This week’s elections in Iraq are unlikely to produce any earth-shattering results. There is far more electoral competition between parties in Iraq than most other countries in the region, including Lebanon where voters this week returned the country’s political monopoly to power with scarcely any changes. But most of the main candidates in Iraq are well-known quantities and there is absolutely no chance of any independent figures or new political forces breaking into parliament or into government. Given how dysfunctional many of those candidates have been while in power since 2003, many voters have already decided that they will protest against the state. The only real question is how many votes Iraq’s dominant parties will gain on election day, and how they will use the results when negotiating the formation of the next government.
Some commentators have noted that one difference in 2018 is the increasing number of cross-sectarian alliances, but that trend started many cycles ago, and there are currently very few electoral alliances that are likely to attract voters from across the ethno-sectarian divide. There is an argument that electoral politics have regressed in that regard: in 2010 and 2014, there was significant chatter about new civil, independent movements that contested those elections, but they have been close to absent from the current elections.
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As in the past, the main focus of attention will be on how Shia Iraqis will cast their votes. Their community’s dominant position virtually guarantees that the next prime minister will be drawn from one of a small number of parties and alliances. That is even more certain than in the past, given how divided and discredited other communities’ politicians have become. And while most parties barely have any political platforms to speak of, there are a few differences that will make a difference to Iraq’s future, including their respective positions on whether the country should be involved in the region’s many conflicts.
Who is running?
Past electoral cycles have produced many surprises, including Iyad Allawi’s surprise victory in 2010, so predictions are naturally unwise. However, the frontrunner in the 2018 elections appears to be current prime minister Haider al-Abadi. The question is less whether al-Abadi will come out on top, and more how much distance he will be able to put between himself and his closest competitors. Al-Abadi is a moderate in both substance and style: a soft-spoken individual whose rhetoric is consistently conciliatory and who seeks to keep Iraq at arm’s distance from all international and regional powers and, thereby, protect the population from any new conflicts. Al-Abadi’s narrative and electoral platform will appeal to many voters, particularly given the state’s victory over the Islamic State of Iraq and the Levant (ISIL) for which al-Abadi has taken some credit, and for Baghdad’s vastly improved security since 2014. He has set the tone for these elections, which have been remarkably civil in comparison to the poisonous atmosphere that prevailed in 2005, 2010 and 2014. At the same time, however, al-Abadi’s moderation suggests weakness to those voters who are accustomed to their leaders projecting strength and arrogance, which has led some analysts to question whether he will do well enough to dominate the next government.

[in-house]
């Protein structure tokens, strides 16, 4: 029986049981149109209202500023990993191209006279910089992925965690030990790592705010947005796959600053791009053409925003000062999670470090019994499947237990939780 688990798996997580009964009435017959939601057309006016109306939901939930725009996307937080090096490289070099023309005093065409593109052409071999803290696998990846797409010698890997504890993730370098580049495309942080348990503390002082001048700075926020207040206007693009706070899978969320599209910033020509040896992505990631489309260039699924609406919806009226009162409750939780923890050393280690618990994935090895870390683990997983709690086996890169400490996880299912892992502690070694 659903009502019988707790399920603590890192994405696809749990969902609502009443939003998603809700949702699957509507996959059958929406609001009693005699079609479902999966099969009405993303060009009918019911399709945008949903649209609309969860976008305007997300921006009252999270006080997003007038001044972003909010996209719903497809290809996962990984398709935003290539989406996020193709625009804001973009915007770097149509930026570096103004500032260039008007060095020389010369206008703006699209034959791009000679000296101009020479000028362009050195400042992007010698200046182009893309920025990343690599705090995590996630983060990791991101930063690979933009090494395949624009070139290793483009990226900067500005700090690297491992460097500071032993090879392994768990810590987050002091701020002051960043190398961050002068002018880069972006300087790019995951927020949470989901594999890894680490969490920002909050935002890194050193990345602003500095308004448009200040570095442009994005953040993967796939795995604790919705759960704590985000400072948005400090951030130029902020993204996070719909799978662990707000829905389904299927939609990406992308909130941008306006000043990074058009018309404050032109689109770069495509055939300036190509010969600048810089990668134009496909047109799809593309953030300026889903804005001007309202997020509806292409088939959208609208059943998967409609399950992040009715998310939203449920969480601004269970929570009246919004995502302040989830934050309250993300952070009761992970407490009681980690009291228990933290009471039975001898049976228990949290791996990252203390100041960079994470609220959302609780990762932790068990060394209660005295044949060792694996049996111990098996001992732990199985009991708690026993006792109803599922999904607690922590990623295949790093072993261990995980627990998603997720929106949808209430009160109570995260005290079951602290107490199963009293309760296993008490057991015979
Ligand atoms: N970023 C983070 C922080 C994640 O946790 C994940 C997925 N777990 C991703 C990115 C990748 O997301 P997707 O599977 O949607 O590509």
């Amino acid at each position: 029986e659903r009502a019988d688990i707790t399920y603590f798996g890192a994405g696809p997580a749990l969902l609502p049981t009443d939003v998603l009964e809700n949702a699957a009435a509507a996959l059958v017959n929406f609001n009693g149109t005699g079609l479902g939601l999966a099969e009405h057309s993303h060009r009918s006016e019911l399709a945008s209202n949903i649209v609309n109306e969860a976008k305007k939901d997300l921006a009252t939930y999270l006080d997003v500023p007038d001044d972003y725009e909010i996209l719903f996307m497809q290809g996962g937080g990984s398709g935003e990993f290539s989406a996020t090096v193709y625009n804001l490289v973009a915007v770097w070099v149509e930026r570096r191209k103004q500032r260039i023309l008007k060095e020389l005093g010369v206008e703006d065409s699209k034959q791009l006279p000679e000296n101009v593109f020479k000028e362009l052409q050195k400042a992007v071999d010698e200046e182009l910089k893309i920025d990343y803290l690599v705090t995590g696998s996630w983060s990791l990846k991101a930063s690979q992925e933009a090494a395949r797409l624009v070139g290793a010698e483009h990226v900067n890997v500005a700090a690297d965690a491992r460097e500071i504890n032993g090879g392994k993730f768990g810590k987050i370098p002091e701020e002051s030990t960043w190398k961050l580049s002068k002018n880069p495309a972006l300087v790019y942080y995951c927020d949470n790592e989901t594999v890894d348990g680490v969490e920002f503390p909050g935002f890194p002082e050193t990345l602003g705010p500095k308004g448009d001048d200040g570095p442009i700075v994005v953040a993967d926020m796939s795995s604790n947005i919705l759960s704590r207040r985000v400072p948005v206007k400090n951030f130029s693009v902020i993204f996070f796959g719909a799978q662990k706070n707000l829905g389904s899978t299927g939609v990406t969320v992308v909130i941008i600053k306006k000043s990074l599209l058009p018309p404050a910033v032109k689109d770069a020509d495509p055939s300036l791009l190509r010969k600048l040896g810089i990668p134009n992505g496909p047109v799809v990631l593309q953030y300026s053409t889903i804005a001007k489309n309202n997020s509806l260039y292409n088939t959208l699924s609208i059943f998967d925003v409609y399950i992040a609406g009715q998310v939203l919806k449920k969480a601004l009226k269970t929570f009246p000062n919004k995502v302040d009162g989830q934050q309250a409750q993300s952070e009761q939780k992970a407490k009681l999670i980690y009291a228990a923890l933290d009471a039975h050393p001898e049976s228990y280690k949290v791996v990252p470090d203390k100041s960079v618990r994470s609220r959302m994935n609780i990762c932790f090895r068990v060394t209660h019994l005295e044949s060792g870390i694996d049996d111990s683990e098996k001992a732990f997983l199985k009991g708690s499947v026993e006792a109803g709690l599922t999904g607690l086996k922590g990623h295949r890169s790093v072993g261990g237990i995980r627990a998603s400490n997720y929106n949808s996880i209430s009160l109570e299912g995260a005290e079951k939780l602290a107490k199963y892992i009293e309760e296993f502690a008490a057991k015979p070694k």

Alliances headed by Muqtada al-Sadr and by Hadi al-Amiri are al-Abadi’s main competitors. Al-Sadr and his family profess to represent Iraq’s most marginalised economic communities, and as a result, he is one of the country’s very few political movements that has a loyal constituency that consistently earns him approximately nine percent of the popular vote. Al-Sadr’s platform strongly favours an independent foreign policy, which sets it apart from Iranian-backed politicians including al-Amiri. He also carries a strong anti-corruption message, which he has demonstrated his commitment to by forbidding almost all of his alliance’s previous MPs from standing in this year’s election (nominally in an effort to curb the benefits of incumbency). Finally, al-Sadr has allied with the Iraqi Communist Party, formally to encourage greater participation of Iraq’s technocratic class in any future government. It is unclear whether that will translate into additional votes (some Iraqis are likely to shy away from voting for any alliance that includes communists), or even whether it will actually lead to an improvement in the government’s performance.